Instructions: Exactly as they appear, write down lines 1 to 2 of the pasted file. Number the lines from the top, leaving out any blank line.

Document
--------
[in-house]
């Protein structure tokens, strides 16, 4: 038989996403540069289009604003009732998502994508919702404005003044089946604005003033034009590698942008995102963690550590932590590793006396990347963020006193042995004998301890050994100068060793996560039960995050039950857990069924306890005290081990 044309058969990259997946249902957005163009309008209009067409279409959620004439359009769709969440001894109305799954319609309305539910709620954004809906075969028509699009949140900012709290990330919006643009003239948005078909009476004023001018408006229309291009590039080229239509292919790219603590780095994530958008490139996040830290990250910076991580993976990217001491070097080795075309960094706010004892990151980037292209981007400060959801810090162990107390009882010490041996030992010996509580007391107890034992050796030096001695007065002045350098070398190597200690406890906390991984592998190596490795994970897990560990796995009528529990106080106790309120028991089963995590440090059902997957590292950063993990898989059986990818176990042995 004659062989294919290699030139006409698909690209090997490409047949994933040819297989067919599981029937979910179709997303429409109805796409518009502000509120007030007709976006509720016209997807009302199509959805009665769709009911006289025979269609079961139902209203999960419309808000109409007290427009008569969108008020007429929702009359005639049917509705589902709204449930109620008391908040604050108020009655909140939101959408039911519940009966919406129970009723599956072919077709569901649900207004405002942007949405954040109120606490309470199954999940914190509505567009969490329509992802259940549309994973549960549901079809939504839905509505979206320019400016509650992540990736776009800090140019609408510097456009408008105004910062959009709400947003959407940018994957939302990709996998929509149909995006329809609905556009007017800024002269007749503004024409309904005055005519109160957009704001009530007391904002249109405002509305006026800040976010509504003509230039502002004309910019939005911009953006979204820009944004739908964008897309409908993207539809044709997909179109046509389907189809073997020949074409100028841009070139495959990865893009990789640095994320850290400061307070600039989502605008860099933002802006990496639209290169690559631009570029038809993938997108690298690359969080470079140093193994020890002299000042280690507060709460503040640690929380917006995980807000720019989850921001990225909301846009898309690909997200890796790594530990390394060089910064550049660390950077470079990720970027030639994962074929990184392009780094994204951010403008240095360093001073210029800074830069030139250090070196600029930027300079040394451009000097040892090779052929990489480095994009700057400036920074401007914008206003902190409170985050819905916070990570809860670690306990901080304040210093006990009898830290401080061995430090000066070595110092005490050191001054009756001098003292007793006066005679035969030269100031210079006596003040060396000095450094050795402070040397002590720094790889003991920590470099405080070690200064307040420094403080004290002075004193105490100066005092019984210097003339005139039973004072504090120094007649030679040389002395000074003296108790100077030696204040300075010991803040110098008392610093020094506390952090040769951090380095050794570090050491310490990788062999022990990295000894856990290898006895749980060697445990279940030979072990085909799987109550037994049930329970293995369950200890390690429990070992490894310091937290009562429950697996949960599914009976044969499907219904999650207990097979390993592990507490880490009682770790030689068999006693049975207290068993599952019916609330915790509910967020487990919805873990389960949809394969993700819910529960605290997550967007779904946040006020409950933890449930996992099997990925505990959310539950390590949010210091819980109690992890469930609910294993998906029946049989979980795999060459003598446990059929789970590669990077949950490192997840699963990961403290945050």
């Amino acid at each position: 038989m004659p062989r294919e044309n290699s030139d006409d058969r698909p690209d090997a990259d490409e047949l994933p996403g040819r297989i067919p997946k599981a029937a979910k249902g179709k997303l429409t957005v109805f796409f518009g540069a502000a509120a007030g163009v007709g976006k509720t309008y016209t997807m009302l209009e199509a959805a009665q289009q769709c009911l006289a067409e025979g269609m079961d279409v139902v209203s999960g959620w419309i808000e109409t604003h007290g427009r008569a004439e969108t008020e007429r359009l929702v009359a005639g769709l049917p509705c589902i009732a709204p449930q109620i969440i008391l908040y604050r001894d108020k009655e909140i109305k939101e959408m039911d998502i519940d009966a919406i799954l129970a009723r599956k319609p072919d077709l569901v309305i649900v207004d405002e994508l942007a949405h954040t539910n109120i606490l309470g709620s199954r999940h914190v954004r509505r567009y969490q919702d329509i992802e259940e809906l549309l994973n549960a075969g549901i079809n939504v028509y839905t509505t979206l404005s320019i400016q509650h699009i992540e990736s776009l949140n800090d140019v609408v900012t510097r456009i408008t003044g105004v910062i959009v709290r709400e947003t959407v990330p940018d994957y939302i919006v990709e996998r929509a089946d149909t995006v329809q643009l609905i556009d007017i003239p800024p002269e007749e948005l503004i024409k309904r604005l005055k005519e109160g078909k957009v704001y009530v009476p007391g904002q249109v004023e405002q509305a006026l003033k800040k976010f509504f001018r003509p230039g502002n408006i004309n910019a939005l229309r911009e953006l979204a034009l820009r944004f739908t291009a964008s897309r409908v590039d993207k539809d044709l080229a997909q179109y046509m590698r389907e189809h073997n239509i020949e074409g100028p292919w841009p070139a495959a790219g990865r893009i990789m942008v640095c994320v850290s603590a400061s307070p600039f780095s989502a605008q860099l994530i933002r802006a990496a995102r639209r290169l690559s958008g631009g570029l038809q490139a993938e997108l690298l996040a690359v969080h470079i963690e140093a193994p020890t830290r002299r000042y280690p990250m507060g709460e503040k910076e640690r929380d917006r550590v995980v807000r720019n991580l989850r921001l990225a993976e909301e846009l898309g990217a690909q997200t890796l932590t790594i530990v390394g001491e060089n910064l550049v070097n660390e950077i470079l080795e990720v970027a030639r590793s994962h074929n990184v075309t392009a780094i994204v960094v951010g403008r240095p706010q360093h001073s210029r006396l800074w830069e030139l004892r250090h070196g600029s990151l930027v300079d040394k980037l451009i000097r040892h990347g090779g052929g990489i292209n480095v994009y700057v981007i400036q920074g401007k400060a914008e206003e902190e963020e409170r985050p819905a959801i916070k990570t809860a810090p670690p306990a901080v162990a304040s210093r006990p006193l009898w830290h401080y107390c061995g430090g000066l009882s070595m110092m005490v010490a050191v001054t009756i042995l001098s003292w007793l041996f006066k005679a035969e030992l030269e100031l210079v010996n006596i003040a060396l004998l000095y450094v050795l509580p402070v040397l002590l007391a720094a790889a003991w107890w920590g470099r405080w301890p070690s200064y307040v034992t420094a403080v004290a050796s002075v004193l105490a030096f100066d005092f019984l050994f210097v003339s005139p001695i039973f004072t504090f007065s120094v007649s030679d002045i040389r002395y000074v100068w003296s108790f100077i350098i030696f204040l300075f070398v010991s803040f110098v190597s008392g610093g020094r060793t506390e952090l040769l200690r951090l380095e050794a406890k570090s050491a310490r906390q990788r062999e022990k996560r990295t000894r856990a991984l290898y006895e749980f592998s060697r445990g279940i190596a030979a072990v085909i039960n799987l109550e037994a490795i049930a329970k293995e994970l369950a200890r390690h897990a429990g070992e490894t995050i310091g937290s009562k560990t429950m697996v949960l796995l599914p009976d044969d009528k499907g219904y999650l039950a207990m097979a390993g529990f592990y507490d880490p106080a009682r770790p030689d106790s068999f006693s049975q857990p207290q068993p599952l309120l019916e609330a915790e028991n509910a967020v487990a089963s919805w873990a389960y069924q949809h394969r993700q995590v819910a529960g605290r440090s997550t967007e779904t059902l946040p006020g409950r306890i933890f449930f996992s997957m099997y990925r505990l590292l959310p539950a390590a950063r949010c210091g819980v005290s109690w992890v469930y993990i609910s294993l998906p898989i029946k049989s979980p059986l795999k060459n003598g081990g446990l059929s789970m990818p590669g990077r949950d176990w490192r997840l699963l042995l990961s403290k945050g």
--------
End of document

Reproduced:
[in-house]
């Protein structure tokens, strides 16, 4: 038989996403540069289009604003009732998502994508919702404005003044089946604005003033034009590698942008995102963690550590932590590793006396990347963020006193042995004998301890050994100068060793996560039960995050039950857990069924306890005290081990 044309058969990259997946249902957005163009309008209009067409279409959620004439359009769709969440001894109305799954319609309305539910709620954004809906075969028509699009949140900012709290990330919006643009003239948005078909009476004023001018408006229309291009590039080229239509292919790219603590780095994530958008490139996040830290990250910076991580993976990217001491070097080795075309960094706010004892990151980037292209981007400060959801810090162990107390009882010490041996030992010996509580007391107890034992050796030096001695007065002045350098070398190597200690406890906390991984592998190596490795994970897990560990796995009528529990106080106790309120028991089963995590440090059902997957590292950063993990898989059986990818176990042995 004659062989294919290699030139006409698909690209090997490409047949994933040819297989067919599981029937979910179709997303429409109805796409518009502000509120007030007709976006509720016209997807009302199509959805009665769709009911006289025979269609079961139902209203999960419309808000109409007290427009008569969108008020007429929702009359005639049917509705589902709204449930109620008391908040604050108020009655909140939101959408039911519940009966919406129970009723599956072919077709569901649900207004405002942007949405954040109120606490309470199954999940914190509505567009969490329509992802259940549309994973549960549901079809939504839905509505979206320019400016509650992540990736776009800090140019609408510097456009408008105004910062959009709400947003959407940018994957939302990709996998929509149909995006329809609905556009007017800024002269007749503004024409309904005055005519109160957009704001009530007391904002249109405002509305006026800040976010509504003509230039502002004309910019939005911009953006979204820009944004739908964008897309409908993207539809044709997909179109046509389907189809073997020949074409100028841009070139495959990865893009990789640095994320850290400061307070600039989502605008860099933002802006990496639209290169690559631009570029038809993938997108690298690359969080470079140093193994020890002299000042280690507060709460503040640690929380917006995980807000720019989850921001990225909301846009898309690909997200890796790594530990390394060089910064550049660390950077470079990720970027030639994962074929990184392009780094994204951010403008240095360093001073210029800074830069030139250090070196600029930027300079040394451009000097040892090779052929990489480095994009700057400036920074401007914008206003902190409170985050819905916070990570809860670690306990901080304040210093006990009898830290401080061995430090000066070595110092005490050191001054009756001098003292007793006066005679035969030269100031210079006596003040060396000095450094050795402070040397002590720094790889003991920590470099405080070690200064307040420094403080004290002075004193105490100066005092019984210097003339005139039973004072504090120094007649030679040389002395000074003296108790100077030696204040300075010991803040110098008392610093020094506390952090040769951090380095050794570090050491310490990788062999022990990295000894856990290898006895749980060697445990279940030979072990085909799987109550037994049930329970293995369950200890390690429990070992490894310091937290009562429950697996949960599914009976044969499907219904999650207990097979390993592990507490880490009682770790030689068999006693049975207290068993599952019916609330915790509910967020487990919805873990389960949809394969993700819910529960605290997550967007779904946040006020409950933890449930996992099997990925505990959310539950390590949010210091819980109690992890469930609910294993998906029946049989979980795999060459003598446990059929789970590669990077949950490192997840699963990961403290945050």